In addition to Digital Campus, there are two more podcasts from CHNM that I want to mention: Voices from the Storm (Episode 6) and History Conversations. In Voices from the Storm, Sheila Brennan and I read stories submitted to the Hurricane Digital Memory Bank and in Episode 6 we read two stories that deal with how Hurricanes Katrina and Rita affected the elderly in and around the Gulf Coast. History Conversations, a creation of Tom Scheinfeldt, is an occasional dialogue with historians and history lovers about their interests, their work, and about history in general. In Episode 1 Tom chats with Peter Liebhold from the National Museum of American History.
I have also started podcasting my classes. George Mason has signed onto the iTunesU program from Apple and is encouraging faculty to podcast their courses. To make it “easy” for faculty to do that, the University has purchased some very nice Marantz digital audio recorders and microphones. I don’t know how much the University paid for this set up, but I’m sure it was well over $500 per kit…for something so big that the faculty members using them have to be pinned to the podium. That just wasn’t going to work for me, because I wander too much when I teach.
So I went for the lower cost but just as good (it turns out) solution. I bought an iTalk plug-in for my iPod Nano and then added a MemoMic microphone that I clip on my collar. At the “low quality” setting on the iPod’s voice memo function, I got excellent sound quality. Oh, and my total investment, including the cost of the Nano is under $275 and it fits in my shirt pocket (I use Audacity to edit my sound files).
It seems to me that the University would have been better served by just buying several of these set ups, rather than the more expensive (and admittedly marginally better in terms of sound quality) Marantz recorders.
Here’s what I won’t be doing. I won’t be putting up sound files of the entire class. I polled my students and they admitted that if they could download podcasts of their courses (not mine, of course!), they would skip many more classes. It’s worth noting that the average GMU student works about 25 hours per week, so any way they can avoid attending class helps with their work schedules. Instead, I’ll be uploading highlights of the class–one 10-15 minute segment that I think is worth having on file to come back to. I’m hoping this won’t cut into attendance.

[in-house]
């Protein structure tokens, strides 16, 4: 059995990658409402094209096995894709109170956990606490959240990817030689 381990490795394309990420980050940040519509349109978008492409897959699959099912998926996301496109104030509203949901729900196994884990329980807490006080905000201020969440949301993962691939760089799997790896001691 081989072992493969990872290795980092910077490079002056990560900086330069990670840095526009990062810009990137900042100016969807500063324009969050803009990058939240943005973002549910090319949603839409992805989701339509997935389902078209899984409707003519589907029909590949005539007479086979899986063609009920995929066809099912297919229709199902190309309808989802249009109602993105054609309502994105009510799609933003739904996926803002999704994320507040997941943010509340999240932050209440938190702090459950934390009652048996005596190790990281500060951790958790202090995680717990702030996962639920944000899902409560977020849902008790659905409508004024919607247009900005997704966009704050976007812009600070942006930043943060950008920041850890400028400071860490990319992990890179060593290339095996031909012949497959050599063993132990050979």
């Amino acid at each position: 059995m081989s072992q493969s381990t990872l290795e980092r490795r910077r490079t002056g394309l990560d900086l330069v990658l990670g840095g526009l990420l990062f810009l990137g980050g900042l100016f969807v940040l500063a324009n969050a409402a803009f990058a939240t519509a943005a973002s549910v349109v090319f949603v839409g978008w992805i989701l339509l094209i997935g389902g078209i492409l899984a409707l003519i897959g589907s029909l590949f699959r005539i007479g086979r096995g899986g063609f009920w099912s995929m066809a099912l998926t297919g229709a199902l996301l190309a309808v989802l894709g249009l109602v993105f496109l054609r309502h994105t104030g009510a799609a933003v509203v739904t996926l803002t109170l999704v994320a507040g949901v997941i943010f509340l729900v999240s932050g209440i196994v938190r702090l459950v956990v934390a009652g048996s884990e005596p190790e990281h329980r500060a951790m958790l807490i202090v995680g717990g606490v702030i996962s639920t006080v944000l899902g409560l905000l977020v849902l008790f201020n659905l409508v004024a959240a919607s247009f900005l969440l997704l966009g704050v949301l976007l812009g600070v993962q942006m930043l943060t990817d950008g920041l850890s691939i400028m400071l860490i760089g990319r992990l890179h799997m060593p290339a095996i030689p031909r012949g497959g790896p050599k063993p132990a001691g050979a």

2 thoughts on “More Podcasting”
I hadn’t heard of the podcasting initiative at George Mason, and a search of the university’s website reveals no mention of Itunes U, the Marantz recorders, or anything else related to the pilot program. So once again I am amazed by the lack of communication between IT and teaching faculty. In this atmosphere, the only way to make progress in teaching with technology is to do what you’re doing: pioneer your own method. Am I wrong in thinking that there is much, much more the Instructional Research Center should do to increase its outreach beyond the early adopters?
I think you are absolutely right. My sense is the that the iTunesU program was designed to snare those already doing some podcasting, try it out, then expand to the general university community. I think there has to be much more real communication between the IT folks and the teaching faculty–not only on issues like this, but in such things as the planning of future teaching spaces, etc.
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